A New Study
Led by PhD candidate Nathan Ratledge, the research relied on innovative techniques, developed at Stanford, that combine satellite imagery and AI to measure and study poverty in countries where data collection has traditionally posed a challenge. The researchers’ findings demonstrate that Machine Learning (ML) techniques can provide more reliable estimates of the causative impact of electricity access in Africa.
Based on the findings, the electrical grid encompassed 41% of Uganda in 2019, marking a significant increase from just 12% in 2010. Furthermore, increased access to electricity correlated with substantial improvements in financial conditions and quality of life, as measured by increases in home construction, appliance use and other tangible markers of growing wealth. Overall, the data showed that the rate of wealth accumulation roughly doubled in Ugandan communities that gained electricity access, as compared with communities that lacked it.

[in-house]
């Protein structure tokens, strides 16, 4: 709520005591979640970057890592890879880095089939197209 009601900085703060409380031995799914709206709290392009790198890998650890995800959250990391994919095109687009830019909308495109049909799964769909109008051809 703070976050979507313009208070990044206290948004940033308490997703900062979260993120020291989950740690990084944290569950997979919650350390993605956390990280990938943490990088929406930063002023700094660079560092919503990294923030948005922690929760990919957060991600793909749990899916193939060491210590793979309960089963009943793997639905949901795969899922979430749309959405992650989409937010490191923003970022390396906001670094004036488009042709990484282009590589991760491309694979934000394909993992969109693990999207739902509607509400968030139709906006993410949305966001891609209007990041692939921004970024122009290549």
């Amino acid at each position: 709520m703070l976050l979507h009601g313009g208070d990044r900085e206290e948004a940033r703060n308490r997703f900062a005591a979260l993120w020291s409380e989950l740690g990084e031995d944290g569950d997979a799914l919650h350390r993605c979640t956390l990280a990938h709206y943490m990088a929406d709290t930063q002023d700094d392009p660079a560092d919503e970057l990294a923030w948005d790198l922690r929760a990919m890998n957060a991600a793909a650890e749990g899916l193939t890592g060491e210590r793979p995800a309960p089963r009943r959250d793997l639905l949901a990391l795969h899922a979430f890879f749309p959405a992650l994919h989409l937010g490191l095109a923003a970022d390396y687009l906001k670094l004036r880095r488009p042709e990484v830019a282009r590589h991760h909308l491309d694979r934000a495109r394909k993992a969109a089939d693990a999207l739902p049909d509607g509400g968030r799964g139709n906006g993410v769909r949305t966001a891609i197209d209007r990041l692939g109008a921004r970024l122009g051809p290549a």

Until now, one of the primary problems encountered in measuring electricity access and its relation to poverty in Africa has been a lack of data. As Ratledge stated, “It’s hard in many low-income countries to get any reliable data. It just doesn’t exist.” A model for overcoming this obstacle, the recent Stanford study presents a new way to measure progress in the fight against global poverty.
A Promise of Future Growth
Due to the Stanford research, “we now have this technique to give local-level measurements of key economic outcomes at a broad, spatial scale and over time,” said Marshall Burke, the study’s co-author. Perhaps the most inspiring aspect of the researchers’ work is that all evidence points to an exponential proliferation of understanding. Ongoing technological advancements are expected to make such techniques widely affordable and accessible, allowing researchers to carry out similar work to better understand and combat poverty around the world.